I also studied as much of John Williams’ music I could get my hands on. Since much of WAY TO THE REBELLION took place in a forest setting, during events of EPISODE 4: A NEW HOPE, I based much of the feel on the original trilogy, in particular, the action scene takes inspiration from the Forest Battle music in RETURN OF THE JEDI.

Q: How closely did you work with director Wesley Chan in determining the feel of the music and its placement in the film?

George Shaw: Having worked for so many years with Wesley, he trusted in my approach to the music. We had some discussions, but I mostly composed my demos and sent them his way and he only asked for very minor changes. Given what big STAR WARS fans we both are, we mostly were having a lot of fun with these projects, and every step of the way Wesley was giving me wonderful praise for my work!

Q: How did you want to enhance the film’s storyline and its place in the STAR WARS universe, with a cohesive, authentically-styled and energetic score?

George Shaw: I’ve dreamt of doing a STAR WARS score for years. I wanted to bring as authentic a sound as possible, with the requisite hummable/memorable themes. I remember when watching THE FORCE AWAKENS in theaters, I was inspired by the “March of the Resistance” and came up with my “Rebellion” theme (prominently heard on track 5, “Join the Rebellion”).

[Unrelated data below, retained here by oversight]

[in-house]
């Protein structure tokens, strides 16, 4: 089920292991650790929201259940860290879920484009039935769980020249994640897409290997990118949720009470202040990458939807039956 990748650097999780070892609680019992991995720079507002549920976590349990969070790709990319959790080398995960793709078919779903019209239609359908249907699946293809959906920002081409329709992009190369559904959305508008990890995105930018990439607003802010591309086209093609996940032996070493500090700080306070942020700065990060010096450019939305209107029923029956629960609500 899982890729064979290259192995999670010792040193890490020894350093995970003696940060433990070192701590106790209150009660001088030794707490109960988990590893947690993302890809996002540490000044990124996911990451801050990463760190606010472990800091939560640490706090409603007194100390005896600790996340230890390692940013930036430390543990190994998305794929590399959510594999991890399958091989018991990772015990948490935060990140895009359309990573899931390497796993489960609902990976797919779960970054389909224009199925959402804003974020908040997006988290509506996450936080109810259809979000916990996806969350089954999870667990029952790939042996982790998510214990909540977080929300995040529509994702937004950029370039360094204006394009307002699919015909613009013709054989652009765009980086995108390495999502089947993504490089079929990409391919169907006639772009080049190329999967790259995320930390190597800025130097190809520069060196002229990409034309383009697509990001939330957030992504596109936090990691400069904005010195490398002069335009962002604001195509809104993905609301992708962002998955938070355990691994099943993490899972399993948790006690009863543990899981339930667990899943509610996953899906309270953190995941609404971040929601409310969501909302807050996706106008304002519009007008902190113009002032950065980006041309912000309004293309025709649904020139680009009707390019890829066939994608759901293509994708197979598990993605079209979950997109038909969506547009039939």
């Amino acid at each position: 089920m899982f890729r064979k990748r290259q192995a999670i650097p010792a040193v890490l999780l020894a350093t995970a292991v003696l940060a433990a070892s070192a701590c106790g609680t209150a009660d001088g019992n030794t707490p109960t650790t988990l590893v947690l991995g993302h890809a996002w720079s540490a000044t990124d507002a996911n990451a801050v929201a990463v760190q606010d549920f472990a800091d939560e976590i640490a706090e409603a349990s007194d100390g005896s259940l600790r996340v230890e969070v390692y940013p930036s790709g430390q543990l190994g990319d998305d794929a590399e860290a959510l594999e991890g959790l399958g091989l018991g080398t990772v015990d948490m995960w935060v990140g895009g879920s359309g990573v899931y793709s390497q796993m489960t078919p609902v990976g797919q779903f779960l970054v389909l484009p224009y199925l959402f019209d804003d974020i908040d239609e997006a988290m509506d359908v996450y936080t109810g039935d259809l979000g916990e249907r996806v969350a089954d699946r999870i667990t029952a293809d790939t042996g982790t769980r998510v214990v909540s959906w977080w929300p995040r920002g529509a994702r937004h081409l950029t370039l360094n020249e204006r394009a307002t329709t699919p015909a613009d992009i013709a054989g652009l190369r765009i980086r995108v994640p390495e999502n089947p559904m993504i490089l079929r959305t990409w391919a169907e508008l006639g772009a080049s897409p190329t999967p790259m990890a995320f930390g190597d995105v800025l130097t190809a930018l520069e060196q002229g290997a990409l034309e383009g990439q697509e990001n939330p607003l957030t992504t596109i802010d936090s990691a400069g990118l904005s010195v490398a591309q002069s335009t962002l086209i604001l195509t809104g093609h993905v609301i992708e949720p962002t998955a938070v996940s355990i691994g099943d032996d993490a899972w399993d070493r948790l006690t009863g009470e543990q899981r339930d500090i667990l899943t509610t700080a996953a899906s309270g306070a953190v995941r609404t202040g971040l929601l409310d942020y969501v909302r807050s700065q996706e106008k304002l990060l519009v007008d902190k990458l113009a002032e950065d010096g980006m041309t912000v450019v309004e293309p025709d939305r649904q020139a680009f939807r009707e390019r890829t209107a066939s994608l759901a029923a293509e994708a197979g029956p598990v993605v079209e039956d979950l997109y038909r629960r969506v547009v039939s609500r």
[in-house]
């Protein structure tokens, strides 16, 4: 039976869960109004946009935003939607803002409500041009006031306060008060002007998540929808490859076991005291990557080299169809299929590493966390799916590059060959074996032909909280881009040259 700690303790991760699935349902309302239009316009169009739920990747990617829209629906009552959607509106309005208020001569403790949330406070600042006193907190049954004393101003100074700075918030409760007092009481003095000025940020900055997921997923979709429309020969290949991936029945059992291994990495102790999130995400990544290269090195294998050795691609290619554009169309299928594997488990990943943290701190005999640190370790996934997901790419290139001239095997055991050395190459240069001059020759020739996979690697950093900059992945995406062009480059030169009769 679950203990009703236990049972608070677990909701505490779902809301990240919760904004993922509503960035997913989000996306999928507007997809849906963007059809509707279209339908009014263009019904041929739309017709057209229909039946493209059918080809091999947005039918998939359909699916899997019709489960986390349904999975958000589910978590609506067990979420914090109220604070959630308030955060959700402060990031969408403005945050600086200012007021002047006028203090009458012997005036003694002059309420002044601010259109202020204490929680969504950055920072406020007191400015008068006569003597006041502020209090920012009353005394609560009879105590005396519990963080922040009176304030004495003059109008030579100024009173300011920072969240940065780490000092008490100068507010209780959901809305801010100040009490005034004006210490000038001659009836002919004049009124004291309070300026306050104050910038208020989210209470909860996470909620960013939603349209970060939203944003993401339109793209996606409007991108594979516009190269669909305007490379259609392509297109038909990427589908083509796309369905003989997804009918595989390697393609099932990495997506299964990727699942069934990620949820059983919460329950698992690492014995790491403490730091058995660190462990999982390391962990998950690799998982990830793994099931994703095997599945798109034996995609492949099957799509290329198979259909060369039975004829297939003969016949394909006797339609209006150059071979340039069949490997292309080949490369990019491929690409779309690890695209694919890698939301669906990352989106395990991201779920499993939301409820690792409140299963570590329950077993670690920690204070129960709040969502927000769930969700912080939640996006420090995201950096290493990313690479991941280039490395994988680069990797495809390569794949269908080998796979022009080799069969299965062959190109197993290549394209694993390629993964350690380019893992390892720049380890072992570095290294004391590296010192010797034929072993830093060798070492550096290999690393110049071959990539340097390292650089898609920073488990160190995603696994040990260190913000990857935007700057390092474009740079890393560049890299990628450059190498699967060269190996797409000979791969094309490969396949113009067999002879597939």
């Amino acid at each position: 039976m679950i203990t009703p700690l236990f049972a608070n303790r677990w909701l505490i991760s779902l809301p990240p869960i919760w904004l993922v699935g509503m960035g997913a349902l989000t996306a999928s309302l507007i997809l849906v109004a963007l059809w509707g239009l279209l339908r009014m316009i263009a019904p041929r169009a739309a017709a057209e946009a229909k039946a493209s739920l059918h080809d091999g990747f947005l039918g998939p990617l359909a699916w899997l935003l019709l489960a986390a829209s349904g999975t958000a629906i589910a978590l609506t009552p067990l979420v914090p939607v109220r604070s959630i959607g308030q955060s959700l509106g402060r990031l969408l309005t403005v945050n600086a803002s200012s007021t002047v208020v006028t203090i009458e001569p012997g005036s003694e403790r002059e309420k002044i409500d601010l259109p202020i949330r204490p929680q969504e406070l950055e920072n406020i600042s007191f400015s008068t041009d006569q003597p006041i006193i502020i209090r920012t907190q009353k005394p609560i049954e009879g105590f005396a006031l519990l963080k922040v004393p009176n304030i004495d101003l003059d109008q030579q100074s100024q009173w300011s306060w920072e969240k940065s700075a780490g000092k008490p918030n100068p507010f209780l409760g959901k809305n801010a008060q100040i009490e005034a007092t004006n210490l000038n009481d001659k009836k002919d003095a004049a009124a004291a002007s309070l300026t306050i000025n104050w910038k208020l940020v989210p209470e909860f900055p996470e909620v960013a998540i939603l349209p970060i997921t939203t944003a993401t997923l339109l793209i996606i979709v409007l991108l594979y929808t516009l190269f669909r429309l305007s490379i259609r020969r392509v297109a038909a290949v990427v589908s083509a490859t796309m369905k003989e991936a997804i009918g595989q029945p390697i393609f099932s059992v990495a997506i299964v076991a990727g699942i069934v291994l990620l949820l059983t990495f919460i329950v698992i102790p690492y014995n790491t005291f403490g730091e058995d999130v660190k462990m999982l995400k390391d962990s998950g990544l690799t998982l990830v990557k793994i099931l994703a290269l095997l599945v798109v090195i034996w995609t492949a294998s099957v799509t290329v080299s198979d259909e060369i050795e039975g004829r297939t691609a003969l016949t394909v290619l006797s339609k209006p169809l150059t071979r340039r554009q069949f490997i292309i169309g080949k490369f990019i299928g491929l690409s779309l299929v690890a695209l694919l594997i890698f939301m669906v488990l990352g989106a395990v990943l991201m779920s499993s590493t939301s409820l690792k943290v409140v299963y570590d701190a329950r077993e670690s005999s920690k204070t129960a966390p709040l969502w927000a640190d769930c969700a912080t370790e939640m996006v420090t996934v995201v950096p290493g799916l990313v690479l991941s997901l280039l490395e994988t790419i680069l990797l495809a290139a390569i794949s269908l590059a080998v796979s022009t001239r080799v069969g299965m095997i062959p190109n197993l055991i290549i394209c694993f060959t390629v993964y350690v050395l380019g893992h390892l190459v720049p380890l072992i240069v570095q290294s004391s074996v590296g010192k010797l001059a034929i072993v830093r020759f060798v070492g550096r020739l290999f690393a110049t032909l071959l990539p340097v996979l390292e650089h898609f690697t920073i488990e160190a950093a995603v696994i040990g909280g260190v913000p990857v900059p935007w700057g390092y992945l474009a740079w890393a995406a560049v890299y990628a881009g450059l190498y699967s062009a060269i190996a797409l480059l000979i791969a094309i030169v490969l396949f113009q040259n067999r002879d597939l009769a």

Almost a year later, ROGUE ONE came out (about half a year after the release of WAY TO THE REBELLION), and I was amazed that my “Rebellion” theme has a striking similarity to the first few bars of Michael Giacchino’s Jyn Erso theme.

Amazingly, the stories of both films also touch on Kyber crystals, which are the power source of lightsabers and the Death Star. Wesley and I both geeked out over that, and how cool it was that we released something prior to Rogue One that has some similar thematic elements! Disney and Lucasfilm really should hire us to make a STAR WARS film!

waytotherebellion image & title


Q: At 13 minutes, WAY TO THE REBELLION is one of the longest short films you’ve scored. With the increased length, how were you able to expand and develop your score thematically and progressively and/or provide a music arc for the film or its characters from beginning to end?

George Shaw: With any project, regardless of length, I focus on creating themes and then scoring the individual scenes from moment to moment. The process doesn’t change much even if I’m scoring a feature-length film. Obviously with a shorter film, it’s less work and fewer themes to create. Beyond that, the dramatic arc follows along with the story.

With WAY TO THE REBELLION, the film opens with a piece of source music, which I imagined as a romantic classical piece of space piano music. And immediately jumps into tense and mysterious action music when the TIE Fighters fly overhead. We are thrown into a world where the empire is in close vicinity to our heroes. I introduce my knock-off of the Force theme when one of the Kyber crystals is shown.

At the mention of the empire expanding, I introduce an Imperial motif that’s partially based off of the notes from the Death Star theme in A NEW HOPE, but partially riffing off of the rhythm of the Imperial March.